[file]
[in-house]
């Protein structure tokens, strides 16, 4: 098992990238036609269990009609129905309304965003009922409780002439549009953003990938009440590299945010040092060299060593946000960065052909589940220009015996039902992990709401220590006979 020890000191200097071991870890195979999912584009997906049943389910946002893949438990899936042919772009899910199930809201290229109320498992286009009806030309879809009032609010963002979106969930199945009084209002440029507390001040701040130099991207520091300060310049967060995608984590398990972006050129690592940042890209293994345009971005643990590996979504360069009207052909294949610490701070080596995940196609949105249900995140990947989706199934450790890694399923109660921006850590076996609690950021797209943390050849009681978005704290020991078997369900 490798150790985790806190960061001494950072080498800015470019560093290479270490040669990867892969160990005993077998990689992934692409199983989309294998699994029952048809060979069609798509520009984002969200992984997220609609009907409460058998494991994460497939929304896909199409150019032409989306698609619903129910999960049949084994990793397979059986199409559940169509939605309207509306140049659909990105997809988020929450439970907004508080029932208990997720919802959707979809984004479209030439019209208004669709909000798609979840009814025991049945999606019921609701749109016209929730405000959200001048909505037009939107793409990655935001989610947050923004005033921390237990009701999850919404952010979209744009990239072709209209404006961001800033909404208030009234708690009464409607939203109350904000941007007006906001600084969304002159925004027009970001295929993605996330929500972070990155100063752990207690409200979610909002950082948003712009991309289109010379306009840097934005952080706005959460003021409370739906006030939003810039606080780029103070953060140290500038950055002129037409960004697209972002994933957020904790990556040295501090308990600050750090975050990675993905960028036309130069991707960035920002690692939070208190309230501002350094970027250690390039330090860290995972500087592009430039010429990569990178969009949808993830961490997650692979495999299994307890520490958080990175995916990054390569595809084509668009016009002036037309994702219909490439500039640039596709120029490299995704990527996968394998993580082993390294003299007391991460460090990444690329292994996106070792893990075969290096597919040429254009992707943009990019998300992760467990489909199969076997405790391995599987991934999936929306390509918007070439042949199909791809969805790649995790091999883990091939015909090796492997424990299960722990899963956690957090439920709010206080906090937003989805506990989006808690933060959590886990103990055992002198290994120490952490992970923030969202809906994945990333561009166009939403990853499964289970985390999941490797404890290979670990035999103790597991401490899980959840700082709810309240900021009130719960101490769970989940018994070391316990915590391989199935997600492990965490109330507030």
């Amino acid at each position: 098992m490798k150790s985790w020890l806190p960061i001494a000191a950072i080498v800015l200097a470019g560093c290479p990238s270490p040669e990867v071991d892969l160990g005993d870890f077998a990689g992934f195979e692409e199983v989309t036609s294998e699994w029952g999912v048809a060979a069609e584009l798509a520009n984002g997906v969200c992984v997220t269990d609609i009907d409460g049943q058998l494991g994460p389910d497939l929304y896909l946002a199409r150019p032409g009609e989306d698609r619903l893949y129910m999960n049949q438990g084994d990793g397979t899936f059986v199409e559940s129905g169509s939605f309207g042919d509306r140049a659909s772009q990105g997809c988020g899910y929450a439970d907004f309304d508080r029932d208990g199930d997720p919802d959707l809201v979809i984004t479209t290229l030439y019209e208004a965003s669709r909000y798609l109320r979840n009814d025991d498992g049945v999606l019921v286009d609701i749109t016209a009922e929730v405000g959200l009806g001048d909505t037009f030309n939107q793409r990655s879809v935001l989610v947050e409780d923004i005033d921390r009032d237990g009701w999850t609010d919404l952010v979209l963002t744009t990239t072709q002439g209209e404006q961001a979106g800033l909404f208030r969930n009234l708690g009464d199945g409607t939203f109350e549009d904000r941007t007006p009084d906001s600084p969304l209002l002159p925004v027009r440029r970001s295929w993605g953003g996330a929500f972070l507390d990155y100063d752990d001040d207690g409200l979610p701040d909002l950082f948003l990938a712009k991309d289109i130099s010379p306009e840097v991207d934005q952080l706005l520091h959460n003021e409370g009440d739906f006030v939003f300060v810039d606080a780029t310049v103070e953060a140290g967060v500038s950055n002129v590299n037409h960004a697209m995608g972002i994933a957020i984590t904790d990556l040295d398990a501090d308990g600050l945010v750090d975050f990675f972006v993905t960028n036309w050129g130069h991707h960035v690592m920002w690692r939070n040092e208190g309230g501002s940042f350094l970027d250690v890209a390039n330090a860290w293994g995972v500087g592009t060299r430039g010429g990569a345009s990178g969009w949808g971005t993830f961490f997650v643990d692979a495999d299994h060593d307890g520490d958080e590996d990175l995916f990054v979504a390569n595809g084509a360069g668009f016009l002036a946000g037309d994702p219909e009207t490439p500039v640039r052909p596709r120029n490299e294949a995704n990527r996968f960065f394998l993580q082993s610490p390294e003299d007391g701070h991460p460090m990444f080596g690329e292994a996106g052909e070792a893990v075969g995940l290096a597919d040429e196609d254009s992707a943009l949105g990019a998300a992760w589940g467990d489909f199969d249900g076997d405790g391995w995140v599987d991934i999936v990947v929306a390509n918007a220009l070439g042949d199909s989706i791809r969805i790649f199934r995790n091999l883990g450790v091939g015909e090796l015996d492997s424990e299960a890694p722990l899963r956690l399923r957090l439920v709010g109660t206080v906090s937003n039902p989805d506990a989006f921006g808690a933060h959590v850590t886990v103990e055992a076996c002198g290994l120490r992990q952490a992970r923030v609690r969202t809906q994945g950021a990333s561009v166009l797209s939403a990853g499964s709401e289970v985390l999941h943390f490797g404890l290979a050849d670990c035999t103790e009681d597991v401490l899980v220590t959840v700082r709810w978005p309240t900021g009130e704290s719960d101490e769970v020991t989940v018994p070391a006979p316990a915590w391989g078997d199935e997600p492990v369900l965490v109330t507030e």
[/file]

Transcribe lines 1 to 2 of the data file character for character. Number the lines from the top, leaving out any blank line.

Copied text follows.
[in-house]
């Protein structure tokens, strides 16, 4: 098992990238036609269990009609129905309304965003009922409780002439549009953003990938009440590299945010040092060299060593946000960065052909589940220009015996039902992990709401220590006979 020890000191200097071991870890195979999912584009997906049943389910946002893949438990899936042919772009899910199930809201290229109320498992286009009806030309879809009032609010963002979106969930199945009084209002440029507390001040701040130099991207520091300060310049967060995608984590398990972006050129690592940042890209293994345009971005643990590996979504360069009207052909294949610490701070080596995940196609949105249900995140990947989706199934450790890694399923109660921006850590076996609690950021797209943390050849009681978005704290020991078997369900 490798150790985790806190960061001494950072080498800015470019560093290479270490040669990867892969160990005993077998990689992934692409199983989309294998699994029952048809060979069609798509520009984002969200992984997220609609009907409460058998494991994460497939929304896909199409150019032409989306698609619903129910999960049949084994990793397979059986199409559940169509939605309207509306140049659909990105997809988020929450439970907004508080029932208990997720919802959707979809984004479209030439019209208004669709909000798609979840009814025991049945999606019921609701749109016209929730405000959200001048909505037009939107793409990655935001989610947050923004005033921390237990009701999850919404952010979209744009990239072709209209404006961001800033909404208030009234708690009464409607939203109350904000941007007006906001600084969304002159925004027009970001295929993605996330929500972070990155100063752990207690409200979610909002950082948003712009991309289109010379306009840097934005952080706005959460003021409370739906006030939003810039606080780029103070953060140290500038950055002129037409960004697209972002994933957020904790990556040295501090308990600050750090975050990675993905960028036309130069991707960035920002690692939070208190309230501002350094970027250690390039330090860290995972500087592009430039010429990569990178969009949808993830961490997650692979495999299994307890520490958080990175995916990054390569595809084509668009016009002036037309994702219909490439500039640039596709120029490299995704990527996968394998993580082993390294003299007391991460460090990444690329292994996106070792893990075969290096597919040429254009992707943009990019998300992760467990489909199969076997405790391995599987991934999936929306390509918007070439042949199909791809969805790649995790091999883990091939015909090796492997424990299960722990899963956690957090439920709010206080906090937003989805506990989006808690933060959590886990103990055992002198290994120490952490992970923030969202809906994945990333561009166009939403990853499964289970985390999941490797404890290979670990035999103790597991401490899980959840700082709810309240900021009130719960101490769970989940018994070391316990915590391989199935997600492990965490109330507030």